The study's variables included the frequency of the medication and the underlying diseases before hospitalization, symptoms before surgery, the conducted therapeutic methods, diagnosis methods (CXR, CT, ultrasonography, and magnetic resonance imaging [MRI]), the postoperative pathologic findings, frequency distribution of the complications after the surgery according to the patients' sex, and the percentage of the complications based on the age groups.

The measuring tool in the present study was a checklist that was based on individual information including age, sex, underlying diseases and the section of symptoms, diagnosis-treatment methods, and the complications mentioned in the table of the variables. The patients' records were examined over the specified time, and there were no specific exclusion and inclusion criteria in the present study.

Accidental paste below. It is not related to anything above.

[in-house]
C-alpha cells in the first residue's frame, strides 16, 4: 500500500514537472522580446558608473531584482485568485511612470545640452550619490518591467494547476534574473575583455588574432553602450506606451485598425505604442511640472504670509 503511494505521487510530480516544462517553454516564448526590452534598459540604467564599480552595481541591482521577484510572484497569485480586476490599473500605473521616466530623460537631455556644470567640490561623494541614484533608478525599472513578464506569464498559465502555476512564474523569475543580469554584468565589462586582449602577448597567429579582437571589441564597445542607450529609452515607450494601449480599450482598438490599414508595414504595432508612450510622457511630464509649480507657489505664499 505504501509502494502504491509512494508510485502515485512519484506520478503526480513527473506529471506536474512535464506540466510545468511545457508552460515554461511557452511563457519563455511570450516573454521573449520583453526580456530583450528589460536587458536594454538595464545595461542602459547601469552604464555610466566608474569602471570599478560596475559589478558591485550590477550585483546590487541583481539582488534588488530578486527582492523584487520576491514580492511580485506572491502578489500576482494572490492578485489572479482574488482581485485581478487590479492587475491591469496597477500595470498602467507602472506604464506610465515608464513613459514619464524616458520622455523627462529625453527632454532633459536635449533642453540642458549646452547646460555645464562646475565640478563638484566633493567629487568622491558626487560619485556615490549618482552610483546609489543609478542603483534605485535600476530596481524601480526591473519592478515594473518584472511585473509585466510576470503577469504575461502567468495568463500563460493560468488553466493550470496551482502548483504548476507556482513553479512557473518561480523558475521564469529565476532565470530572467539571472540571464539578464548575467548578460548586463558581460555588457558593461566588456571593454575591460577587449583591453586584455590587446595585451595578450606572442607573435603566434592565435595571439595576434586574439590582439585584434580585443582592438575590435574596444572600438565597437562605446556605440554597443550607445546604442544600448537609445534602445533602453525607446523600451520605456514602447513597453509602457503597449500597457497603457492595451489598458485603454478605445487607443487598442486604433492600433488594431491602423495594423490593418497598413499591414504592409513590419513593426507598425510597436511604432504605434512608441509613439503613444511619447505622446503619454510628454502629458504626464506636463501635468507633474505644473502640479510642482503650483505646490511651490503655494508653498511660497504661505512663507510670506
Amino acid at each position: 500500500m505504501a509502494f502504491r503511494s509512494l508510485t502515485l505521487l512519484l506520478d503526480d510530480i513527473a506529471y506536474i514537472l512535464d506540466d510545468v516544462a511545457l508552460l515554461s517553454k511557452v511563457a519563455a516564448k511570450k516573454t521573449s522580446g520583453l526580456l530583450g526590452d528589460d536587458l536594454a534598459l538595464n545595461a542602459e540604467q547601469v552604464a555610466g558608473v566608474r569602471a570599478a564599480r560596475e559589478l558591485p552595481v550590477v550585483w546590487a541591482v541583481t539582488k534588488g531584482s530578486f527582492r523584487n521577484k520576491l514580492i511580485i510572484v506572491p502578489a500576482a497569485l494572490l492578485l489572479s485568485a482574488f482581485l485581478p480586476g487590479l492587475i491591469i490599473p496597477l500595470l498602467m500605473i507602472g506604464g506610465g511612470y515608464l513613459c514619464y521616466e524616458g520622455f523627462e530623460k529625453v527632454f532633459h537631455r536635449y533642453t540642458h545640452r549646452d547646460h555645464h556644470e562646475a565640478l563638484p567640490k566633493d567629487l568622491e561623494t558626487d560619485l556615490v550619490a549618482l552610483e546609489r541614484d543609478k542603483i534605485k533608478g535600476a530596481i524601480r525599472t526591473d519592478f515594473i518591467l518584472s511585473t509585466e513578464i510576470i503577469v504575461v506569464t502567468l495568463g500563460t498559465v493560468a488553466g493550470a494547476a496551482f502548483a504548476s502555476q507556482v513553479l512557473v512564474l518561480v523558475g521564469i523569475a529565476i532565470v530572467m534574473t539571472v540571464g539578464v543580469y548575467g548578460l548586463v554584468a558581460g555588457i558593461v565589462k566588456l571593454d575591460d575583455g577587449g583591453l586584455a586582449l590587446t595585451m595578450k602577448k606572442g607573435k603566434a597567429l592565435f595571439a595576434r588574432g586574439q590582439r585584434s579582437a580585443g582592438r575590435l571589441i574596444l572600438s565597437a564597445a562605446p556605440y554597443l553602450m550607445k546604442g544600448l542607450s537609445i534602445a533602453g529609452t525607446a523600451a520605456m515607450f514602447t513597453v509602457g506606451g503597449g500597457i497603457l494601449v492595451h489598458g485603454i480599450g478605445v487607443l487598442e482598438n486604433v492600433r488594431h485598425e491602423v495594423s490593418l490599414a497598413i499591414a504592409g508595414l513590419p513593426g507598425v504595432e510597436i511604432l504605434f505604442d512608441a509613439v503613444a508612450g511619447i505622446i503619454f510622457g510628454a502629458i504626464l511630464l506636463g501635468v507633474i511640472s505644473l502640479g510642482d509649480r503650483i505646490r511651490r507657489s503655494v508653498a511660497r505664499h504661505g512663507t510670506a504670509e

Data collection instruments and method

The records of all of the patients who were hospitalized for retrosternal goiter thyroidectomy were used in the present study. Then, a questionnaire consisting of 2 sections of demographic information (age, sex, medication consumption, underlying disease, etc.), and clinical symptoms (bleeding, dyspnea, dysphagia, dysphonia, mass in the neck, hoarseness, and asymptomatic), diagnosis method (CT, CXR, ultrasound, and MRI), and complications (early and late dysphonia, early and late dyspnea, transient and permanent recurrent laryngeal nerve injury, temporary and permanent hypocalcemia, and hoarseness) were completed for each patient.

Data analysis method